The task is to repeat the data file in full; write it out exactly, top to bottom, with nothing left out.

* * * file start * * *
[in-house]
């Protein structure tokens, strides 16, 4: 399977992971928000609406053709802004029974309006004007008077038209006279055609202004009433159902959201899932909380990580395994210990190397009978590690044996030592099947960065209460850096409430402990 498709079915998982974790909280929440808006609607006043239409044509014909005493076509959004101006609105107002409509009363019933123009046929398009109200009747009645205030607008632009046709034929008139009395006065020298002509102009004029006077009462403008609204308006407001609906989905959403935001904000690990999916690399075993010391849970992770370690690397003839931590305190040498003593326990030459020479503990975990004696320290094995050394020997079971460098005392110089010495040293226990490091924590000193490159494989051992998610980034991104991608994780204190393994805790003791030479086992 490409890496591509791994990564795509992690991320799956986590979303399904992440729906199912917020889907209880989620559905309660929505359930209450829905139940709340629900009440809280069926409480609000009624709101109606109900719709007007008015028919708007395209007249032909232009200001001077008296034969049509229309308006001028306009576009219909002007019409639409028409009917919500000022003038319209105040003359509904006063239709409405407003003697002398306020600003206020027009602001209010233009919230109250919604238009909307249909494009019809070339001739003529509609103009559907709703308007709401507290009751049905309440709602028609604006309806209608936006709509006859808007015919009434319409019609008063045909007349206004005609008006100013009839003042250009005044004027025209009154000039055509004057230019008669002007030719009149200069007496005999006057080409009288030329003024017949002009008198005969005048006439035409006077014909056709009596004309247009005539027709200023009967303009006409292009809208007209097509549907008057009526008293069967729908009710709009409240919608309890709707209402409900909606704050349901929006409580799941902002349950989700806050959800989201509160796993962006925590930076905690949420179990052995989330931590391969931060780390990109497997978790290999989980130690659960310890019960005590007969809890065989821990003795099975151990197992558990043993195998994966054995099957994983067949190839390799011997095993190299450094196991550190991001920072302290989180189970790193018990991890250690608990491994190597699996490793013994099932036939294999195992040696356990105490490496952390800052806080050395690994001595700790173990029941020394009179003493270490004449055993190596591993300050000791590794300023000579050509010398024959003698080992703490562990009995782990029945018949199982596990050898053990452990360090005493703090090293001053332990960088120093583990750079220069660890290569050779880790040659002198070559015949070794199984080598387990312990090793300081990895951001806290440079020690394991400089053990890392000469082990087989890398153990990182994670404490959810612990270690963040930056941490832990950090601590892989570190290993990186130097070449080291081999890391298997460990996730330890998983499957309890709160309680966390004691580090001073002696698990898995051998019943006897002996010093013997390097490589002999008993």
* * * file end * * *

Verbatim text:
[in-house]
């Protein structure tokens, strides 16, 4: 399977992971928000609406053709802004029974309006004007008077038209006279055609202004009433159902959201899932909380990580395994210990190397009978590690044996030592099947960065209460850096409430402990 498709079915998982974790909280929440808006609607006043239409044509014909005493076509959004101006609105107002409509009363019933123009046929398009109200009747009645205030607008632009046709034929008139009395006065020298002509102009004029006077009462403008609204308006407001609906989905959403935001904000690990999916690399075993010391849970992770370690690397003839931590305190040498003593326990030459020479503990975990004696320290094995050394020997079971460098005392110089010495040293226990490091924590000193490159494989051992998610980034991104991608994780204190393994805790003791030479086992 490409890496591509791994990564795509992690991320799956986590979303399904992440729906199912917020889907209880989620559905309660929505359930209450829905139940709340629900009440809280069926409480609000009624709101109606109900719709007007008015028919708007395209007249032909232009200001001077008296034969049509229309308006001028306009576009219909002007019409639409028409009917919500000022003038319209105040003359509904006063239709409405407003003697002398306020600003206020027009602001209010233009919230109250919604238009909307249909494009019809070339001739003529509609103009559907709703308007709401507290009751049905309440709602028609604006309806209608936006709509006859808007015919009434319409019609008063045909007349206004005609008006100013009839003042250009005044004027025209009154000039055509004057230019008669002007030719009149200069007496005999006057080409009288030329003024017949002009008198005969005048006439035409006077014909056709009596004309247009005539027709200023009967303009006409292009809208007209097509549907008057009526008293069967729908009710709009409240919608309890709707209402409900909606704050349901929006409580799941902002349950989700806050959800989201509160796993962006925590930076905690949420179990052995989330931590391969931060780390990109497997978790290999989980130690659960310890019960005590007969809890065989821990003795099975151990197992558990043993195998994966054995099957994983067949190839390799011997095993190299450094196991550190991001920072302290989180189970790193018990991890250690608990491994190597699996490793013994099932036939294999195992040696356990105490490496952390800052806080050395690994001595700790173990029941020394009179003493270490004449055993190596591993300050000791590794300023000579050509010398024959003698080992703490562990009995782990029945018949199982596990050898053990452990360090005493703090090293001053332990960088120093583990750079220069660890290569050779880790040659002198070559015949070794199984080598387990312990090793300081990895951001806290440079020690394991400089053990890392000469082990087989890398153990990182994670404490959810612990270690963040930056941490832990950090601590892989570190290993990186130097070449080291081999890391298997460990996730330890998983499957309890709160309680966390004691580090001073002696698990898995051998019943006897002996010093013997390097490589002999008993």